The production of Downey's Potato Chips starts with the main ingredient - Michigan-grown potatoes. "Getting the perfect chipping potato, with none of the defects, light skin, good gravity (potato mass to water), is incredibly challenging," Kali explains.Downey's sources its potatoes from Walther Farms, a third-generation, family-owned business in Three Rivers, south of Kalamazoo. The farm produces more than 18,000 acres of commercial and seed potatoes for both the potato chip and fresh produce markets. It also has 150 employees, as well as operations in southern Indiana, the Nebraska panhandle, southern Texas, western Oklahoma, western Kansas, southwest Georgia, and western South Carolina. Seed operations are conducted in northern Michigan.
Once the potatoes arrive at Downey's, they're placed on a conveyor that sends the spuds into an automated peeler/washer. Peeler operators inspect the peeled potatoes and remove any that could make an undesirable chip. From there the potatoes hit the slicer and are automatically put into the fryer at 300 degrees for four to five minutes.
"While the chips are frying, they're being watched the whole time," Kali says. "They get turned over by a worker with a food-quality rake, and the frying is com- plete when the worker thinks the chips look done."
Bagley says the key to product quality is "making our chips the old-fashioned way" using automation, but still involving the human touch to sort and select the finest potatoes.Once the frying process is over, a conveyor removes the fried chips from the oil and takes them to another set of inspectors. Chips that make the grade are moved via a vibrating conveyor to the seasoning drum, which rotates while oil and seasonings are applied.
"We used to season by hand but now we have an industrial-size seasoner because it gives us unifor- mity and reliability," Kali explains. "Seasoning by hand just wasn't giving us that consistency." From there the chips go to a packaging machine, which measures eight ounces of chips and drops them into bags to complete the process. "Every single batch of our chips is fried and inspected by hand before it goes into a bag," Kali says. "It takes a lot of love and care." Once Bagley had the Downey's chips where she wanted them, she set about getting them into more people's hands.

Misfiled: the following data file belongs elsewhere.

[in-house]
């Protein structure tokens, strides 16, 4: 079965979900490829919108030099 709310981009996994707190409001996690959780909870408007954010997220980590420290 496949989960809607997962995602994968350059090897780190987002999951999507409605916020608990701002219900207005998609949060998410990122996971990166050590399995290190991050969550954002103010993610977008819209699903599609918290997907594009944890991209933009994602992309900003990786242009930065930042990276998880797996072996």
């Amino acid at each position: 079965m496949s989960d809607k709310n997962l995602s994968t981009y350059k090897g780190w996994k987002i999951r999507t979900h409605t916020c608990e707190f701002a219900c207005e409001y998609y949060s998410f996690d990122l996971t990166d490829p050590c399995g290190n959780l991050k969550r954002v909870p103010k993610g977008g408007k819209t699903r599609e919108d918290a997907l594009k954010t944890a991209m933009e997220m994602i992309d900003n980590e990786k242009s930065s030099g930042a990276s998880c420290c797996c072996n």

Between August 2022 and January 2023, Downey's delivered to 227 stores, up from 136 locations. The growth spurt was primarily due to Downey's expansion into all of Kroger's stores in southeast Michigan. The chips are sold at grocery stores throughout metro Detroit.
and higher sales among stores like Westborn Market, Papa Joe's, Nino Salvaggio, Vince and Joe's, Hollywood Market, Holiday Market, and a few Meijer outlets. It took several months after the Kroger decision was made to deliver chips to all of the stores. To meet the schedule, Downey's boosted production by 67 percent and augmented its in-house delivery department with a distribution company."When we were getting ready for the Kroger expansion, I wanted to make sure we were completely buttoned up and ready to under-promise and over-deliver," Kali recalls. "We had to add a couple thou- sand extra pounds of potatoes, but other than that we didn't have to stretch too much. I think that says alot about the capacity we have here."To meet the increased. demand, the company bought a new peeler/washer last year that had a $30,000 price tag. According to Bagley, in its current space and equipment, Downey's could pump out as many as 6,000 bags of chips per day.
She may need that capacity if her expansion plans come to fruition."I would love to make our way across and up Michigan," she says. "I would like to make a bag of chips accessible to every Michigander."